Are you able to communicate with employees effectively when something catastrophic affects your organization? Are you able to understand what an employee may be going through when they say they have had a death in the family and needs to miss work? These are indicators of the level of emotional intelligence you have and unfortunately, not all leaders and managers are equipped with this skill. The good news is that it can be learned if a leader or manager is open to learning the skill.
Due to COVID, the increase in mass shootings, the economic decline the country is facing, and everyday challenges, the need for emotional intelligence is higher than ever. According to researcher and expert, Daniel Goleman (1996), emotional intelligence is comprised of five components that help connect one to others by understanding emotions (feelings). These components include: self-awareness, self-regulation, motivation, empathy, and social skills.
It used to be believed that feelings had no place in the workforce but history has proven to us that this is untrue. Recognizing feelings may have helped deter The Great Resignation. Recognizing feelings may decrease the amount of mass shootings this country is experiencing. Recognizing feelings may cause a greater focus on how the economic decline is affecting families across the country and increase the rate of change to address those concerns. Recognizing feelings is instrumental to having and maintaining a healthy workforce.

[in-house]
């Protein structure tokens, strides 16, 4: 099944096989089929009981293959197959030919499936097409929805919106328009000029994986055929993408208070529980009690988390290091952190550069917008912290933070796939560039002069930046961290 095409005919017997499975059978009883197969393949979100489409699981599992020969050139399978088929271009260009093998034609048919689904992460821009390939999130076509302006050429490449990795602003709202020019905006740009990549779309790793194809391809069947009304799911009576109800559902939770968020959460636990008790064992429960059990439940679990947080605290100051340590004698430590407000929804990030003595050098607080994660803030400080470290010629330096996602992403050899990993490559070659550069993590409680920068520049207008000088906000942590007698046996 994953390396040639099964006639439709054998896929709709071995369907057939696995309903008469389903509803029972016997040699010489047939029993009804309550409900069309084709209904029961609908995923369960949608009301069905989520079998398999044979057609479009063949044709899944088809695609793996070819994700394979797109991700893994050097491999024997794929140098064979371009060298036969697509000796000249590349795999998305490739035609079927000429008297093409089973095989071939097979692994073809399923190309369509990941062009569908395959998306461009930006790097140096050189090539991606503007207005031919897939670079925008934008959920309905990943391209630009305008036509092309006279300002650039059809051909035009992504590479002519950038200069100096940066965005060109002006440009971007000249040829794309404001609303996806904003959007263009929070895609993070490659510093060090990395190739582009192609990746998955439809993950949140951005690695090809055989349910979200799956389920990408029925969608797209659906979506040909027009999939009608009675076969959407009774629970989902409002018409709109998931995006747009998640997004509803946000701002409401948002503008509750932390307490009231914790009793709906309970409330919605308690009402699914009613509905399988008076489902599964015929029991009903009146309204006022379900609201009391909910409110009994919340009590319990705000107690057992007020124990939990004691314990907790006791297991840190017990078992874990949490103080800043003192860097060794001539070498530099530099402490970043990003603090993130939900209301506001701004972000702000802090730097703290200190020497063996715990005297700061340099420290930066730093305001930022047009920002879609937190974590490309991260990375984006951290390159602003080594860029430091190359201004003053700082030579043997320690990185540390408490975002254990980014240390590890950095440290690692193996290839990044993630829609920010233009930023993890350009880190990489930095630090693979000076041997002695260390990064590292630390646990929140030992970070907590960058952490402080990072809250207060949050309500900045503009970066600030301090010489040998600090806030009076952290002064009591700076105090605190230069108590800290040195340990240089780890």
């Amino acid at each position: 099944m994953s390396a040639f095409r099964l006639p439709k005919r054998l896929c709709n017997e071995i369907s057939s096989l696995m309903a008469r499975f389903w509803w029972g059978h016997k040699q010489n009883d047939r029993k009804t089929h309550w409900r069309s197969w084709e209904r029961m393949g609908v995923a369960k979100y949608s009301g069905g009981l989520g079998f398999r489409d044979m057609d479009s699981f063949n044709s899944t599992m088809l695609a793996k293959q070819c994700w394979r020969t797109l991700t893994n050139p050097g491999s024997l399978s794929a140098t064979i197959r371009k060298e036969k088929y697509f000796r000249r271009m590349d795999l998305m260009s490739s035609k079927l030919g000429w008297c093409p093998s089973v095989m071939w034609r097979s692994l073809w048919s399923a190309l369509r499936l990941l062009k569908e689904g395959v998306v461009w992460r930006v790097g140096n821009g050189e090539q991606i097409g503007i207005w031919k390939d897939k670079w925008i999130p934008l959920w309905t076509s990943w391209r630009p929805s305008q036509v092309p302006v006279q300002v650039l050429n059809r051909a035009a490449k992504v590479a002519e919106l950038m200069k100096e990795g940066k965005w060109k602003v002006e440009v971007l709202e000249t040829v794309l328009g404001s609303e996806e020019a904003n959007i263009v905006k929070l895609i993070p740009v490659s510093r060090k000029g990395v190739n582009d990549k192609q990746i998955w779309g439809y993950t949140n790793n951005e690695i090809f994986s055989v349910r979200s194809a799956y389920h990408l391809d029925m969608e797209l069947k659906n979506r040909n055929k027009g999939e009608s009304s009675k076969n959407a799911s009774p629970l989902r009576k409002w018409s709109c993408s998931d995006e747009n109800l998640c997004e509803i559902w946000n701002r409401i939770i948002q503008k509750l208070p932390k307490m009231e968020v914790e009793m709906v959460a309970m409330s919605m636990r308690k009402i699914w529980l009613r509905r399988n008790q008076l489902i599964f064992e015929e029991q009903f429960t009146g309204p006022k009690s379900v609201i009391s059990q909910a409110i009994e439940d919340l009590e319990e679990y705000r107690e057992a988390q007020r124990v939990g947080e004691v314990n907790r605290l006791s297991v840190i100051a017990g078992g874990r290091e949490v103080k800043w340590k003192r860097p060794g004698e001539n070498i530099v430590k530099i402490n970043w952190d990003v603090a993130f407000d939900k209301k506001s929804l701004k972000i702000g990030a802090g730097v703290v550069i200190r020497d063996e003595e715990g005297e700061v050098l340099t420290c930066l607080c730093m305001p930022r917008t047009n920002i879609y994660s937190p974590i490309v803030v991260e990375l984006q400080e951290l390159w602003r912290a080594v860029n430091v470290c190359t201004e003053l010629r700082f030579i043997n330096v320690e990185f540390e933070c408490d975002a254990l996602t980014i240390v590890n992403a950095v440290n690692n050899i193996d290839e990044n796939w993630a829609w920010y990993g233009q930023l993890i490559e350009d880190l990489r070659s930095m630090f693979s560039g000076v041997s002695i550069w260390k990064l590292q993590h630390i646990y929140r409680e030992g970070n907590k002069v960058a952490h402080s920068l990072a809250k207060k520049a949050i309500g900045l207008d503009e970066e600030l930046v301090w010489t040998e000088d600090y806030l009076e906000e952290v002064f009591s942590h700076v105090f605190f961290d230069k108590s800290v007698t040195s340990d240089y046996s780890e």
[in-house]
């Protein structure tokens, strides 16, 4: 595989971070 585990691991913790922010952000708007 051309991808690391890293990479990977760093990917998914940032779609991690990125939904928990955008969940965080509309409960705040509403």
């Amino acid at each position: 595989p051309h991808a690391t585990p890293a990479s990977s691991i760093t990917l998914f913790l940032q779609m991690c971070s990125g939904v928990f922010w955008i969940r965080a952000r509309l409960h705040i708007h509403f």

Dr. Ricks, president of SBR Workplace Leadership Services, was interviewed by Prince William Living's Dawn Klavon about the impacts of emotional intelligence in organizations today. The need for sessions and workshops in this topic have increased and many managers and leaders are recognizing the need for this skill and seeking it as they recruit new hires as well. Check out the full interview here:
If you have additional questions or want to schedule your next workshop about emotional intelligence, contact SBR Workplace Leadership Services:
Goleman, D. (1996, June). What makes a leader?. Harvard Business Review